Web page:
Bringing pharmaceuticals to the millions who struggle to afford medicine in the Philippines has been a lifetime’s work for Benjamin Liuson in his family-run business. With almost 2,000 franchise pharmacies now open under The Generics Pharmacy (TGP) brand, his goal is to have another 2,000 open within the next 10 years. Benjamin says it was always the plan to offer medicine at prices people could afford when he joined the business, bought by his parents in 1959, more than 40 years ago.

Benjamin Liuson brings generic medicine to the Philippines

“Even during the 70s, I already noticed that the prices of medicine in the Philippines were beyond the reach of the majority,” explains Benjamin. TGP tried to promote generic medicine through sales representatives by giving samples to doctors, but made little headway. Despite offering pharmaceuticals at low prices, TGP – then trading as Pacific Pharmaceuticals – found drug stores inflating prices to make a profit.

The family decided the solution was to open its own 100% generic drugstore in 2001. “People at that time did not know  what generic medicine was, and we had a hard time convincing people and doctors that it was to their advantage,” Benjamin explains. However, news of the pharmacy spread and sales increased gradually until, in 2006, customers were travelling up to two hours on public transport to get to their closest pharmacy and asking if there were more stores in other locations. 

The Generics Pharmacy
TGP Vice-Chairman Benjamin Liuson (left)
with Head of Operations Emer Sanchez & General Manager of TGP Pharma Inc. Agnes Rafinan.

TGP had to consider the best strategy for opening more pharmacies – whether the stores should be owned by the company or operate with a franchising model. “The reason we went into franchising was because we knew we could move quickly,” Benjamin notes. “That was in the middle of 2007. In the first three and a half years, we were able to open around 900 stores. We averaged about 300 stores a year,” he says proudly.

I noticed that the prices of medicine in the Philippines were beyond the reach of the majority.

All the stores are currently located within the Philippines, but opening pharmacies in Indonesia and Vietnam is a real possibility after TGP partnered with Robinsons Retail Group last year. “They came in and bought 51%, and through this partnership there is now the possibility to go into other Asian countries. Robinsons already has business in about seven Asian countries,” says Benjamin. There could soon be pharmacies based on the TGP model in Indonesia, Burma, Vietnam and Bangladesh.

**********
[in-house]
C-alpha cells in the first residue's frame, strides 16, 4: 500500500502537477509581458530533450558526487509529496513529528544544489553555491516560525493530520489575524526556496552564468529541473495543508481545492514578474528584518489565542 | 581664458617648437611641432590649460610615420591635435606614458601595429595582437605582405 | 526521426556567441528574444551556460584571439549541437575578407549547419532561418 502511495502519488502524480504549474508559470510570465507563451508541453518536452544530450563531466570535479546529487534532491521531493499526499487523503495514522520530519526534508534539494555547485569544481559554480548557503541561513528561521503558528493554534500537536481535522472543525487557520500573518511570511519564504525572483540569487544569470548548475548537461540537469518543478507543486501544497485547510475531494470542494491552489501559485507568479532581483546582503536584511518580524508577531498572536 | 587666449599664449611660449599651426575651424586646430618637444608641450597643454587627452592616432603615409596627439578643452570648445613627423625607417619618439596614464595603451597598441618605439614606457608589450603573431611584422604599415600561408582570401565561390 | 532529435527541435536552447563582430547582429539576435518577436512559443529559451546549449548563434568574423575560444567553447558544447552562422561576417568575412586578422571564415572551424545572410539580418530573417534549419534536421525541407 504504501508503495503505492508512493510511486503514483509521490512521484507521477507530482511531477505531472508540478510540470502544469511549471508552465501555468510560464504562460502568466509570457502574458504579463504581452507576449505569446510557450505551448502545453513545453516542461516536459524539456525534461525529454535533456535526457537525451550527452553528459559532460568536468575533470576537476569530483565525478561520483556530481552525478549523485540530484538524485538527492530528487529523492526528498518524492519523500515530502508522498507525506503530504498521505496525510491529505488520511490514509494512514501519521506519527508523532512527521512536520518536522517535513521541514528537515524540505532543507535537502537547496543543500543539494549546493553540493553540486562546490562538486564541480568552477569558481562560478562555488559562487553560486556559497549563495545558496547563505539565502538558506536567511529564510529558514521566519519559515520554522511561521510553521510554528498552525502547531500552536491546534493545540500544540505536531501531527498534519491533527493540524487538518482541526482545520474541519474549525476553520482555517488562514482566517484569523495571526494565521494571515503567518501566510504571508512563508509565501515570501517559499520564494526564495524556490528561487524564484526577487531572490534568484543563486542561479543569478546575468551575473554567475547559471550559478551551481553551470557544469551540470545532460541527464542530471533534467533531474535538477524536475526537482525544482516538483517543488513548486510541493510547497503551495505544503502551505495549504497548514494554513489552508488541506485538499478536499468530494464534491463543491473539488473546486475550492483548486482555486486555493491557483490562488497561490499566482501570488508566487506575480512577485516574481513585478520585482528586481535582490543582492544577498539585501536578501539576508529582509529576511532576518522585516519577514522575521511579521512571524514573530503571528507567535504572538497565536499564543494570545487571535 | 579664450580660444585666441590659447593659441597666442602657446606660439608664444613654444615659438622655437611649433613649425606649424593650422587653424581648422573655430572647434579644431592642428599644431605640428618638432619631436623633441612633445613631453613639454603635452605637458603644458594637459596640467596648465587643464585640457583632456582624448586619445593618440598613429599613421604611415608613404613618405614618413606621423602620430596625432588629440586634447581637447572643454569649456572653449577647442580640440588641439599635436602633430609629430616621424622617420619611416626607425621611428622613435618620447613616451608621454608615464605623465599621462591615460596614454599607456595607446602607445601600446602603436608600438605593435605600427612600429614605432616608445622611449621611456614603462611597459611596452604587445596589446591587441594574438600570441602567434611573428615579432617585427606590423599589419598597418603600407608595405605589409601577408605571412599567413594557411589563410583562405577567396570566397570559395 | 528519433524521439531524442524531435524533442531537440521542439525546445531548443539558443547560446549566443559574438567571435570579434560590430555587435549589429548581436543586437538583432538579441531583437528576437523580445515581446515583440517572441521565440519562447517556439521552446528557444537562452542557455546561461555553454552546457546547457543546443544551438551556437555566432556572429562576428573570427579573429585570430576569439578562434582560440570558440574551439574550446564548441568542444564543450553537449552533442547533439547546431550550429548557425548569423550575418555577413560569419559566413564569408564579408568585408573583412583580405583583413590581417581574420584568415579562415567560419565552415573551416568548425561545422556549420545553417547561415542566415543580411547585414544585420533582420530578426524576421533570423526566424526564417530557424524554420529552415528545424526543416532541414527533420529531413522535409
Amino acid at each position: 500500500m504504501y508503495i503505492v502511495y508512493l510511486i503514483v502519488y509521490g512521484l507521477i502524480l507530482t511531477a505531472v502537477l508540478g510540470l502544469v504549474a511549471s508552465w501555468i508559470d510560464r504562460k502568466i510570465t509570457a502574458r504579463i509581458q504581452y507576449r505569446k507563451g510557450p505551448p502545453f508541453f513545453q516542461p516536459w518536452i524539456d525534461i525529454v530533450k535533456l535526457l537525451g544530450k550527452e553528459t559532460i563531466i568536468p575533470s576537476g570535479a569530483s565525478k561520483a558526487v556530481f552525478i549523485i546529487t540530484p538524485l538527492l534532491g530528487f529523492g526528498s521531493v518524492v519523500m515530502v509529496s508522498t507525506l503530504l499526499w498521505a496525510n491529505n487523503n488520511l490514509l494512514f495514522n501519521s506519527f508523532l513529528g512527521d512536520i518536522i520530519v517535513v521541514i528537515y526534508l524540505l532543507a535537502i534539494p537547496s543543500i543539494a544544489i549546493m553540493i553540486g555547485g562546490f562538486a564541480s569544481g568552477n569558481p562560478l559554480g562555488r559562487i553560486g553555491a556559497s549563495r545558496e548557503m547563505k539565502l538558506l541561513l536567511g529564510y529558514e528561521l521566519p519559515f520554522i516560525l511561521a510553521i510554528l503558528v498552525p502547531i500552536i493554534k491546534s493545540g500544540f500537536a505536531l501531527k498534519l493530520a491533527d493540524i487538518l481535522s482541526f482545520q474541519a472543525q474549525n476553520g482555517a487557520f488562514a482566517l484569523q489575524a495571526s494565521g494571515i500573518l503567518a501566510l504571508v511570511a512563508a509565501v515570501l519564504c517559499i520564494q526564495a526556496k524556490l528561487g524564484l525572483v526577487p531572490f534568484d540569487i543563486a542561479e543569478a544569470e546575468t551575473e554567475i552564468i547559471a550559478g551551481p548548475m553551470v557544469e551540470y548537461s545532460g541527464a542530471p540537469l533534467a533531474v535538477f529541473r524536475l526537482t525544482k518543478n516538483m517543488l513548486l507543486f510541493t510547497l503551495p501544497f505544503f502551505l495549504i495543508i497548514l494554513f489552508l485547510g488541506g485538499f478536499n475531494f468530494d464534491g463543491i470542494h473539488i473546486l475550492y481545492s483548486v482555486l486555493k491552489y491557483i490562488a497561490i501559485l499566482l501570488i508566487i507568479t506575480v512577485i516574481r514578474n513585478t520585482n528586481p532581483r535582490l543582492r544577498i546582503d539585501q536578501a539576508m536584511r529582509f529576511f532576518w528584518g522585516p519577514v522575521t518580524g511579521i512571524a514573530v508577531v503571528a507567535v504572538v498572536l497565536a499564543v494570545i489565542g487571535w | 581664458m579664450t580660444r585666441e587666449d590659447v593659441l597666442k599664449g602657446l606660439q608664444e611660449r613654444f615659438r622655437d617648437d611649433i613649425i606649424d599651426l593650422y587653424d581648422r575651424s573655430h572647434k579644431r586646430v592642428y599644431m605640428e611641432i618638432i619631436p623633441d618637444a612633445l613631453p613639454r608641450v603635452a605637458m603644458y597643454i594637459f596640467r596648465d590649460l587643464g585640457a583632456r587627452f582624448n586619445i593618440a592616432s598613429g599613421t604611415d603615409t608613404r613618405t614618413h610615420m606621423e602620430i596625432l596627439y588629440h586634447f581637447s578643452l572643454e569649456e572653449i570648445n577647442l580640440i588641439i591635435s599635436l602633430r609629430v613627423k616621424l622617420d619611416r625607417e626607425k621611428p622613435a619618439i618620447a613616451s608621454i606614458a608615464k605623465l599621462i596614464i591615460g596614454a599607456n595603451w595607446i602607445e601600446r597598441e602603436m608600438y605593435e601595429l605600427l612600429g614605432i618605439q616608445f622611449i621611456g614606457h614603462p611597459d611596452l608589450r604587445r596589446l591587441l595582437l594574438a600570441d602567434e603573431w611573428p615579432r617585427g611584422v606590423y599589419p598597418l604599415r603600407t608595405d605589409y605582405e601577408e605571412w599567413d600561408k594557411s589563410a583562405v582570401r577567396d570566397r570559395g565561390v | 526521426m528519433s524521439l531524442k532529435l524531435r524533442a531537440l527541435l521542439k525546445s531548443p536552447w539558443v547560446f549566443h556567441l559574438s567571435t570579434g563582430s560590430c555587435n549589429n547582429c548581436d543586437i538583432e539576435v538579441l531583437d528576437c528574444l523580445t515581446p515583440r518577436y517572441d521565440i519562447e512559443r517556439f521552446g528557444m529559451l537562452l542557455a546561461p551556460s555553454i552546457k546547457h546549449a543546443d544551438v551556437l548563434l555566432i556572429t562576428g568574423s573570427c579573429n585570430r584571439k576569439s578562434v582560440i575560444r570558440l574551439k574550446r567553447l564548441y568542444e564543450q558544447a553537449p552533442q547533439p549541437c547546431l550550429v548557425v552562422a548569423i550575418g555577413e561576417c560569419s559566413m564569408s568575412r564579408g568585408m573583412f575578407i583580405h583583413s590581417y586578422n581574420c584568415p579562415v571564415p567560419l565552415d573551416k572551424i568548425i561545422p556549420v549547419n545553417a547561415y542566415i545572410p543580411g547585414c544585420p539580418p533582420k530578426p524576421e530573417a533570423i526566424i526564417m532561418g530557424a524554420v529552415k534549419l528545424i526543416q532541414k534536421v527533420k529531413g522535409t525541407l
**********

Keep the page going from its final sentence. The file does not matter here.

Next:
The Generics Pharmacy [!tgp!] provides affordable pharmaceuticals

Fast facts:
TGP’s pharmaceutical products can cost up to 95% less than their branded equivalents.

TGP still owns and operates a pharmacy in Parañaque, where the main company offices are based. Benjamin explains that while the other stores are not run by the family business, the franchise owners must adhere to strict TGP rules. “All franchisees have to follow whatever we implement. They have to follow every detail we set concerning retail price, what to carry, and what not to carry,” states Benjamin.

He says the medicines sold are not just a little lower in price than they are elsewhere; they are considerably discounted, often by a staggering 80% to 90%. He uses the number one paracetamol tablet in the Philippines as an example of the difference between generic and branded medicine prices. “In the Philippines, the leading brand is retailing at P3.00. Our paracetamol equivalent is P0.60 per tablet. That’s 80% less.” 

Another product TGP is selling at a much lower price is amlodipine 5mg, a medicine to treat hypertension. The leading brand retails generally for P23.00 while TGP offers an equivalent from Sandoz, which sells for P4.50 per tablet, 80% less. The pharmacy also offers a locally manufactured alternative for P1.00, which is a saving of 95%.

Ensuring medication stays accessible

Benjamin is now involved in the business in a consultancy role while two of his daughters run the pharmacy company, one handling the finances while the other concentrates on operations. He says they all work well together, although there are obviously differences of opinion at times.

He believes success in business comes down to some key factors: a high-quality product; selling at an affordable price; ensuring the product is accessible to the market; and advertising so people know it is available. He will continue to call for limitations on what drugs private doctors can promote within the Philippines, believing that if they are encouraged to prescribe generic medicines instead of the more expensive branded equivalents, many more people would benefit.

“Since 2007, our key priority has been to make these medicines accessible. That’s why we have a presence almost everywhere in the Philippines, except for two locations: Jolo and Batanes,” he explains, saying it is only a matter of time before the pharmacies are there too. The final step is advertising, so people know about the product. Benjamin says TGP has a substantial budget for marketing its wares on multimedia and digital touchpoints, spending more than many other pharmacies. 

And as a devoted Christian, Benjamin says his goal is to make it to heaven by believing in Jesus Christ as saviour and Lord. To this aim, his company has given out around two million copies of the Bible, for free, every year, over the past five or six years. In addition, it remains his mission, 40 years on, to ensure medicines are accessible and affordable to as many people as possible in the Philippines.